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6.3: Transport across membranes

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    As we have said before (and will say again), the living cell is a continuous non-equilibrium system. To maintain its living state both energy and matter have to move into and out of the cell, which leads us to consider the intracellular and extracellular environments and the membrane that separates them. The differences between the inside and the outside of the plasma membrane are profound. Outside, even for cells within a multicellular organism, the environment is generally mostly water, with relatively few complex molecules. Inside, the membrane-defined space, is a highly concentrated (> 60 mg/ml) solution of proteins, nucleic acids, smaller molecules, and thousands of interconnected chemical reactions, known collectively as cytoplasm. Cytoplasm (and the membrane around it) is inherited by the cell when it was formed, and represents an uninterrupted continuous system that first arose billions of years ago.

    A lipid bilayer membrane poses an interesting barrier to the movement of molecules. First for larger molecules, particles or other organisms, it acts as a physical barrier. Typically when larger molecules, particles (viruses), and other organisms enter a cell, they are actually engulfed by the membrane, in a range of processes from pinocytosis (cell drinking) to endocytosis (cell entry) and phagocytosis (cell eating)(process 1). A superficially similar process, running in “reverse”, known as exocytosis (process 3), is involved in moving molecules to the cell surface and releasing them into the extracellular space. Both endocytosis and exocytosis involve membrane vesicles emerging from or fusing into the plasma membrane. These processes leave the topology of the cell unaltered, in the sense that a molecule within a vesicle is still “outside” of the cell, or at least outside of the cytoplasm. These movements are driven by various molecular machines that we will consider only briefly; they are typically considered in greater detail in subsequent courses on cell biology. We are left with the question of how molecules can enter or leave the cytoplasm, this involves passing directly through a membrane (process 2).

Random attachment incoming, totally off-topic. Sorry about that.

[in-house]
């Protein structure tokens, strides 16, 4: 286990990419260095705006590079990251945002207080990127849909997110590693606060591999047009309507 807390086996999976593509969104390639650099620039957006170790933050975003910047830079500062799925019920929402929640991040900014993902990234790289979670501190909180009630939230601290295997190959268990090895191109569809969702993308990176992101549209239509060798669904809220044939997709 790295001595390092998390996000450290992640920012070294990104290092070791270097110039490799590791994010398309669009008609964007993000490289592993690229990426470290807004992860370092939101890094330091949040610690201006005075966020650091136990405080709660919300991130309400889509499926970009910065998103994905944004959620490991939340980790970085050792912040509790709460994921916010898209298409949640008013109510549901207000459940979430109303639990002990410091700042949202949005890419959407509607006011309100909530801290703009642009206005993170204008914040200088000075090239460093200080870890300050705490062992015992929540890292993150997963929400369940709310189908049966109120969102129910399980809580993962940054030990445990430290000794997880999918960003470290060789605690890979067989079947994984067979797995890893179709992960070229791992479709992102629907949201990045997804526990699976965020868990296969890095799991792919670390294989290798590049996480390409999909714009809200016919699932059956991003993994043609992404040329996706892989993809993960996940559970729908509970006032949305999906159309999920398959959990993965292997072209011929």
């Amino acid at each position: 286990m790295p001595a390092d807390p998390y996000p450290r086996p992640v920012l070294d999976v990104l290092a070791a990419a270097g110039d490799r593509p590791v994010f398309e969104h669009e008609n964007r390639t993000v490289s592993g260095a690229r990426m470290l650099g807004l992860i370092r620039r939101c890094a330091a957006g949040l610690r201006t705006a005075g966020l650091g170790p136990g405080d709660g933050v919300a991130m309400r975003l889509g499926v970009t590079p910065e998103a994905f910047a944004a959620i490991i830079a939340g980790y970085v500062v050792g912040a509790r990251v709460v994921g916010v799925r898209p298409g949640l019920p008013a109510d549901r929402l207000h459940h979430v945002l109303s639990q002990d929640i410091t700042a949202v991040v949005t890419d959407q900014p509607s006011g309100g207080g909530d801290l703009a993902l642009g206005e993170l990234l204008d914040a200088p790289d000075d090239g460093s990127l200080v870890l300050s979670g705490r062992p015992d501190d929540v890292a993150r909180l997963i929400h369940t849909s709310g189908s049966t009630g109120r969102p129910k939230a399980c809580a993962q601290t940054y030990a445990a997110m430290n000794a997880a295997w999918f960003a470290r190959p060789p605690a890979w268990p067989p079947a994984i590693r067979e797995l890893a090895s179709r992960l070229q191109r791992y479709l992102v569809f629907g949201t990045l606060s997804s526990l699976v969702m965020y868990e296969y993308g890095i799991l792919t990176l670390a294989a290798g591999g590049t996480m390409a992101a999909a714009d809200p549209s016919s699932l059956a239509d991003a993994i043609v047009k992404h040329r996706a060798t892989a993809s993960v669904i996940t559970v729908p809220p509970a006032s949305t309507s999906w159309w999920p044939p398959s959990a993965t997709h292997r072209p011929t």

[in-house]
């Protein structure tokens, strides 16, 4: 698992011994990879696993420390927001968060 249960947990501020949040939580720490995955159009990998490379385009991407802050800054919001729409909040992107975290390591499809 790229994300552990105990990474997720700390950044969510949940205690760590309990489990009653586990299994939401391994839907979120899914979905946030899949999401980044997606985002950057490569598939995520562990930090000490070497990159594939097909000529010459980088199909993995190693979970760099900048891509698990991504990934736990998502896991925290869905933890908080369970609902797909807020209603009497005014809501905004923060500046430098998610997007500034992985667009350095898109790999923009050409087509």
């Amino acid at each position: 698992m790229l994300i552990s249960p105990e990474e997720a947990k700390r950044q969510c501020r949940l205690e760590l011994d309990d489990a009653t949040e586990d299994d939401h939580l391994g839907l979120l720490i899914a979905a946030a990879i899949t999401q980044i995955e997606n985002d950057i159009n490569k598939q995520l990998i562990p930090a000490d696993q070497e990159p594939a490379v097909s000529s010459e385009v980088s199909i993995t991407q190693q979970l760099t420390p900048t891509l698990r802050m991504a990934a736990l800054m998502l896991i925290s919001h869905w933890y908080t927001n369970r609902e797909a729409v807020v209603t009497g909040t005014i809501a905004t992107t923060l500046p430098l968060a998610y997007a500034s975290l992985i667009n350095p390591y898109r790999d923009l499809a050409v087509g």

Contributors and Attributions

    • Michael W. Klymkowsky (University of Colorado Boulder) and Melanie M. Cooper (Michigan State University) with significant contributions by Emina Begovic & some editorial assistance of Rebecca Klymkowsky.

    This page titled 6.3: Transport across membranes is shared under a not declared license and was authored, remixed, and/or curated by Michael W. Klymkowsky and Melanie M. Cooper.

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